There’s also the diversification component. More general dentists are placing implants, doing more endo, reverting back to single-tooth procedures, and that’s okay. Just remember, the most effective way to market this is visual and viral.

DB: What do you recommend dentists do to motivate their team in a time when salaries are stagnant, bonuses small or nonexistent, and unemployment is high?

KB: I think this is a fantastic question because it’s really important to understand this. I’ve interviewed hundreds of auxiliaries. Overall, TEAM MEMBERS DON’T THINK PAY IS THE MOST IMPORTANT FACTOR. It is one of the top three or five. The number-one concern is that they need to feel valued and appreciated.

But there are actually two parts to this answer. First, understand that the people in your practice need to feel appreciated, valued. Work is the safest place in the world to some of them. You can give them a safe place to feel appreciated! Some of them are unappreciated at home. Their four year old doesn’t look up and thank them for dinner. They need it at work. It’s really cool to make people feel appreciated and safe, to contribute to peoples’ lives. The US Dept of Labor & Statistics states that the number-one reason people leave their jobs because don’t feel appreciated.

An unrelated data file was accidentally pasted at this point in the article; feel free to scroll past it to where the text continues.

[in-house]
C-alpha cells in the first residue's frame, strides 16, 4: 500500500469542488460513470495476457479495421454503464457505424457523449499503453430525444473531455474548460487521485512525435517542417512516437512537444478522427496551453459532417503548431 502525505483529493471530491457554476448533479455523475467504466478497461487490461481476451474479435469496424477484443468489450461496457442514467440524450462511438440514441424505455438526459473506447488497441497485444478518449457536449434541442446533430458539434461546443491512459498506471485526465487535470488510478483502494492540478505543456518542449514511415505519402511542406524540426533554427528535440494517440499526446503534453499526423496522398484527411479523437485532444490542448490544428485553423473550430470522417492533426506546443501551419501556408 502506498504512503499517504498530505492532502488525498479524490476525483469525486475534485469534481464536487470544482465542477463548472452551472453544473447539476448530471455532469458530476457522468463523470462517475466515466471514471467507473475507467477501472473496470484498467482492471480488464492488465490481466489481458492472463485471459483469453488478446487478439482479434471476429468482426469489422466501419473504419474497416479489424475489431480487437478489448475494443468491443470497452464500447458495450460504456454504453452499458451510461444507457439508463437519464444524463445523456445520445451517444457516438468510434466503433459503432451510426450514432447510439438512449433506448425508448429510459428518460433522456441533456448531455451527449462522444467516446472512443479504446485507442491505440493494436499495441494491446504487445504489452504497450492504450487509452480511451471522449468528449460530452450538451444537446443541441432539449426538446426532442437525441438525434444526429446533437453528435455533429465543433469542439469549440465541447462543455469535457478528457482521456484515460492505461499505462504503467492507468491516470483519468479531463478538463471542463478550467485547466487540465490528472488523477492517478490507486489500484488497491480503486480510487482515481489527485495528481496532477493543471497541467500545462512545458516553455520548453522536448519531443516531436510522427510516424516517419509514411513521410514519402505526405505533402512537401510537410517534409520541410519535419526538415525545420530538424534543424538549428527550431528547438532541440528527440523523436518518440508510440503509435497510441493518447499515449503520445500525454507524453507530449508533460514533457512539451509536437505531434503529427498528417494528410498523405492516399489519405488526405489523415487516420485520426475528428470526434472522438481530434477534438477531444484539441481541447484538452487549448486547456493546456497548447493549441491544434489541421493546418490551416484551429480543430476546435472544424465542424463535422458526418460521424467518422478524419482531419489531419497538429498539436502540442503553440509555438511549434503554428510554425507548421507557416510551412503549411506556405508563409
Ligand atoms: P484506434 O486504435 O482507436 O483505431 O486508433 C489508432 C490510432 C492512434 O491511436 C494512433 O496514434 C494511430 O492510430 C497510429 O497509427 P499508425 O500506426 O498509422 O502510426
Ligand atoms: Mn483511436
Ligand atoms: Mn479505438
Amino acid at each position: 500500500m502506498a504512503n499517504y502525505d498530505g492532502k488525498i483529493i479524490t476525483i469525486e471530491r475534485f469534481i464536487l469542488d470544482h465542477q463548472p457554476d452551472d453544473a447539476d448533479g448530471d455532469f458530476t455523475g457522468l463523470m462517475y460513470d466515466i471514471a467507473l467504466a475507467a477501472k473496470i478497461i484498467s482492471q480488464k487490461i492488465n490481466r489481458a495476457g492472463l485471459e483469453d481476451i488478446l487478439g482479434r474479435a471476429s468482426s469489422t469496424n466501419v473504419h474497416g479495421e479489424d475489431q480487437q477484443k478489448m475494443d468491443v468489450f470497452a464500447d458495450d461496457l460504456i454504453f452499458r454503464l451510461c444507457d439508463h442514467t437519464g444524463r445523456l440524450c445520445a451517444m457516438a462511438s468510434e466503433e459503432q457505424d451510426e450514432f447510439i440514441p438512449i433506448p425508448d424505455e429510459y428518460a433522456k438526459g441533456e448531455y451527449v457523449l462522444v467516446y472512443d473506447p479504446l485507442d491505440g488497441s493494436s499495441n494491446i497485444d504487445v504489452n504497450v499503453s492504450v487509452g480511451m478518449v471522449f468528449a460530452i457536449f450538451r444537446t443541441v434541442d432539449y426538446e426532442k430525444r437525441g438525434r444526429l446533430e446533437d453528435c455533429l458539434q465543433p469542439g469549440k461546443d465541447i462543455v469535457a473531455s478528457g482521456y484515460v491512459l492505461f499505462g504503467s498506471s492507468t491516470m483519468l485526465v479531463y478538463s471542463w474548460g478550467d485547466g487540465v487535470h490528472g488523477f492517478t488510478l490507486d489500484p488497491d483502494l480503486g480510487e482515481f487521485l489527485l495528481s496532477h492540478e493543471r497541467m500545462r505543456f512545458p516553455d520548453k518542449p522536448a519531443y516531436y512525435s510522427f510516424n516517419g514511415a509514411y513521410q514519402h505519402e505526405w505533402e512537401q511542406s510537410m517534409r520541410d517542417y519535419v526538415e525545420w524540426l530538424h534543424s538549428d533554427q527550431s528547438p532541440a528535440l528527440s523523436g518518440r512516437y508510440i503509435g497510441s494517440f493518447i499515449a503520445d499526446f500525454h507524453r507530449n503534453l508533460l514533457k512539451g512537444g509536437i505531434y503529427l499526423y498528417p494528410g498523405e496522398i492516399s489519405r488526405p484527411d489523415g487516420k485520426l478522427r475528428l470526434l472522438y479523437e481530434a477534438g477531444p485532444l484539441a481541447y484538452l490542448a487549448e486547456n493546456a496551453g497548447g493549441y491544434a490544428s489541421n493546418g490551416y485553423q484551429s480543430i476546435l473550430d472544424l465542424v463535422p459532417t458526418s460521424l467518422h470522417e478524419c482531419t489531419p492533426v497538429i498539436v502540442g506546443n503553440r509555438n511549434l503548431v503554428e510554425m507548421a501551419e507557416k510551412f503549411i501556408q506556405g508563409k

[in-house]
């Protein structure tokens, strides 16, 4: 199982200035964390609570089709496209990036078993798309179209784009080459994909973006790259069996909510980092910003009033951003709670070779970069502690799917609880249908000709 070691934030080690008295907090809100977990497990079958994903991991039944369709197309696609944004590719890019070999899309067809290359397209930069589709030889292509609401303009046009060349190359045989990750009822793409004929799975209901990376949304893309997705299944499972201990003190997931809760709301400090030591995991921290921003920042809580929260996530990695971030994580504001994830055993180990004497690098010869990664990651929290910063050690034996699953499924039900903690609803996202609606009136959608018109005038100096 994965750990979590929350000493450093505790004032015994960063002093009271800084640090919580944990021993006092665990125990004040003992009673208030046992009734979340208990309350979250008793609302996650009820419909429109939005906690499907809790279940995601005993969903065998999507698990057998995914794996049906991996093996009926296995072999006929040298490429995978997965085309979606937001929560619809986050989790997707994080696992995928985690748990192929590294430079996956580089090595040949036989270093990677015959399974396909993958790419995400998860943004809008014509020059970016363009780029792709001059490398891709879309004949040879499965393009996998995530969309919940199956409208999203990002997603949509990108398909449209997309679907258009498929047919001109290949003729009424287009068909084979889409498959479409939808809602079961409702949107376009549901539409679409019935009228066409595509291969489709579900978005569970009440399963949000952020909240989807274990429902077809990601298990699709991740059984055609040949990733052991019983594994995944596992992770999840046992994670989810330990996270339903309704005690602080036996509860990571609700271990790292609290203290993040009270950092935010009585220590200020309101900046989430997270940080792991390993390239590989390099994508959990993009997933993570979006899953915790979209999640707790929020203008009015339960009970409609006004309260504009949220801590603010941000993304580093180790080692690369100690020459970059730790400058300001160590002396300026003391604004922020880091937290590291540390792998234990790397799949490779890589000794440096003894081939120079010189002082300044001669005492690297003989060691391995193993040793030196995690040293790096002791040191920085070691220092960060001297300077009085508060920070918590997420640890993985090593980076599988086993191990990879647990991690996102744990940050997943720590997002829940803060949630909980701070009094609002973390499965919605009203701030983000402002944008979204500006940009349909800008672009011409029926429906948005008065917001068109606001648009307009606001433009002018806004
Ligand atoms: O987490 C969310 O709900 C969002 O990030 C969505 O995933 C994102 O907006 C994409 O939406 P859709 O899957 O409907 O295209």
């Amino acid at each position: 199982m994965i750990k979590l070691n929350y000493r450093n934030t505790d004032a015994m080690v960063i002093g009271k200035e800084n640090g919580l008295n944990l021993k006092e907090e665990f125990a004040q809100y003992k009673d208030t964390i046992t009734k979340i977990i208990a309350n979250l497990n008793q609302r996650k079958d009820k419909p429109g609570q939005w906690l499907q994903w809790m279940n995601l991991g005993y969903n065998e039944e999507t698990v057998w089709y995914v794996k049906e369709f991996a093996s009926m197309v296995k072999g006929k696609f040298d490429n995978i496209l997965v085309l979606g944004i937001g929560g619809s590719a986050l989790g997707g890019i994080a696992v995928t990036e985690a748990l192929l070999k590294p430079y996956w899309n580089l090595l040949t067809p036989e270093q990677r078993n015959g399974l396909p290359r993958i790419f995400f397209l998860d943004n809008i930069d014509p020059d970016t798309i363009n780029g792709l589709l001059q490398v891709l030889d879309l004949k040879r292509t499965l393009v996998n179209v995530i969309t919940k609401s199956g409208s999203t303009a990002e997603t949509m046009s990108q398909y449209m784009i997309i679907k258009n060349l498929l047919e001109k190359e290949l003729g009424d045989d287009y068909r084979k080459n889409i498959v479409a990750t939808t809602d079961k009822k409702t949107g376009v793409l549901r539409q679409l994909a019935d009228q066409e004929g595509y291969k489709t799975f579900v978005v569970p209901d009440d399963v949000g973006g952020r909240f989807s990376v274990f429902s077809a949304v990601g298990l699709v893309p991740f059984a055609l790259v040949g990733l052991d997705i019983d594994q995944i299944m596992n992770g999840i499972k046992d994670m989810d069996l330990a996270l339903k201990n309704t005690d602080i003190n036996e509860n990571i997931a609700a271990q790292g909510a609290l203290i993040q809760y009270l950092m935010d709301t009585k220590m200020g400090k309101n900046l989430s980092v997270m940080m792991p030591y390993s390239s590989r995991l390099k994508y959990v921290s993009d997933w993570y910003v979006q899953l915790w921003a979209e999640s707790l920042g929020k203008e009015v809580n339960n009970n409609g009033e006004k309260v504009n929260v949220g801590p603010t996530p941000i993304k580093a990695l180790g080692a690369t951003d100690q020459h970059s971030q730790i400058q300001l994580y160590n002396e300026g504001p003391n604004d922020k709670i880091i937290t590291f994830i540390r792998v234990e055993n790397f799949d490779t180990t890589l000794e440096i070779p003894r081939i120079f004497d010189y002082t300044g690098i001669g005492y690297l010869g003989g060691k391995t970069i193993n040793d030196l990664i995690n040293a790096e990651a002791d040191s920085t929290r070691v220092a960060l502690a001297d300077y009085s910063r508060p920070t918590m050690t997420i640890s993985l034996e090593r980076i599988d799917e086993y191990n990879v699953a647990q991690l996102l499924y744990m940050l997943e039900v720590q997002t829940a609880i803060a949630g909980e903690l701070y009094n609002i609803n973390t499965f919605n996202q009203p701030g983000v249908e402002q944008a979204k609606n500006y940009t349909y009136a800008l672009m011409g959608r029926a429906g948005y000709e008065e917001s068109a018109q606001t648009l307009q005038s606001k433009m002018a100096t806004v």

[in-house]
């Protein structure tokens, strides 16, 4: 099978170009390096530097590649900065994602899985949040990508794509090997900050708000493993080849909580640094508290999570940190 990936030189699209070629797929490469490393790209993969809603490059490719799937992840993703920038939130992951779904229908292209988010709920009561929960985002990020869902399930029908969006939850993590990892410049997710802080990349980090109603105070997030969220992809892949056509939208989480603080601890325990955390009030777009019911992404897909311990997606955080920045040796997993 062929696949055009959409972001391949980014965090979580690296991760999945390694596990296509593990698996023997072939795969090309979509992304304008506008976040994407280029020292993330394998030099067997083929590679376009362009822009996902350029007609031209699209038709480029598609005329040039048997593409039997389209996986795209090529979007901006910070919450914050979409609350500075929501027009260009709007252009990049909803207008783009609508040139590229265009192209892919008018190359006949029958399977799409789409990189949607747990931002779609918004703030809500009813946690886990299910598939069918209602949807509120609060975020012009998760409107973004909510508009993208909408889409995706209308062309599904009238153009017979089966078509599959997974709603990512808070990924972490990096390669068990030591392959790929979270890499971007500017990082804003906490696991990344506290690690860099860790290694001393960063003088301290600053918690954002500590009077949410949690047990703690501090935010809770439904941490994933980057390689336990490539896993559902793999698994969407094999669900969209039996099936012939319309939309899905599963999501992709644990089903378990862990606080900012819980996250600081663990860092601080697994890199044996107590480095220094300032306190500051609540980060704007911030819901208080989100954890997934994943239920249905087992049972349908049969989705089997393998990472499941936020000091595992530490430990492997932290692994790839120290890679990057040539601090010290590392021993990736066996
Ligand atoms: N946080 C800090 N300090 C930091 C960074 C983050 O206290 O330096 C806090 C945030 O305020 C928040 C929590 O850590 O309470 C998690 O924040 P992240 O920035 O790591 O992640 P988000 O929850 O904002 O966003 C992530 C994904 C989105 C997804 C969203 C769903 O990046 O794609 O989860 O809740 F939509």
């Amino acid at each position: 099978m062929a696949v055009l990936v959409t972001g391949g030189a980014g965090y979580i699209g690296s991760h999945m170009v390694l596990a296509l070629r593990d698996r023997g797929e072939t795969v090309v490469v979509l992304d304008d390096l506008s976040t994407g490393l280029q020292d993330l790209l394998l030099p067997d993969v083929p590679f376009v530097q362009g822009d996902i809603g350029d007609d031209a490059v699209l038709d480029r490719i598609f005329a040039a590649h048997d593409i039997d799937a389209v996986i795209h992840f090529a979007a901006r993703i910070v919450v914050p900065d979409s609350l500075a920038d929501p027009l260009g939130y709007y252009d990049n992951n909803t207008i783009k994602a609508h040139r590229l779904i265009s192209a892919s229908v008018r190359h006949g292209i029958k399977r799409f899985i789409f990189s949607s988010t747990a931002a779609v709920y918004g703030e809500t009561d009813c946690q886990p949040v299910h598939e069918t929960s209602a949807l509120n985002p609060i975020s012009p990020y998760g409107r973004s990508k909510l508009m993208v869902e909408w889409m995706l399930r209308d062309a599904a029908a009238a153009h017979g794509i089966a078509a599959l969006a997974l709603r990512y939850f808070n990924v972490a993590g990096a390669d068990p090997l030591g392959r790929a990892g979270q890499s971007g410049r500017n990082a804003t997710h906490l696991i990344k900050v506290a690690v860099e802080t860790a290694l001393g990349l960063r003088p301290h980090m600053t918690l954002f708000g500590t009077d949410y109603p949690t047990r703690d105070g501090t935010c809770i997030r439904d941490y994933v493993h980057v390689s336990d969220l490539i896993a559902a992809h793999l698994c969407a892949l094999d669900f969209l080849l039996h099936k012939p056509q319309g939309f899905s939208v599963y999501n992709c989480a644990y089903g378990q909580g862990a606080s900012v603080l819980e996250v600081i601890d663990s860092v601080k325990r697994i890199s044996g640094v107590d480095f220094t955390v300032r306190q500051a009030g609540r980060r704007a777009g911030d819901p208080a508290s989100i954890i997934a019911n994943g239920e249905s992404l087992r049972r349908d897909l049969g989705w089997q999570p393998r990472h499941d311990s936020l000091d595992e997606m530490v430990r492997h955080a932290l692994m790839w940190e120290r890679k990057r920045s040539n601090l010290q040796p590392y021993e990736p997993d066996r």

Second, bonuses are small sometimes when the economy is poor, but as a dentist and team, it’s important to understand that bonuses come from increases in profit, not increased production or longevity on the job – they only come from profit increases. As a team, it’s really important to understand how pay is affected by a practice’s profitability. Don’t keep the team in the dark. It’s important for all team members and dentists to understand in this climate.

I tell teams and dentists that if you aren’t in a position to offer bonuses, tell the team where your practice needs to be to give bonuses. Appreciate and value them; let them know where the practice needs to be in order to see bonuses. Sometimes the road getting there can take several months. In getting there, I tell dentists once the goals are clear and you’re moving toward them, take the team out to dinner as a little incentive to show appreciation and say we’re getting there. A hundred dollar bonus can help. Show that you value them and appreciate their efforts. That in itself is a huge morale booster.

DB: How can dentists increase their marketing efforts and save money to continue to make a profit this year?

KB: It’s really important to understand that everything a dentist does is marketing – from first phone call to every conversation people have about you is marketing and opportunity.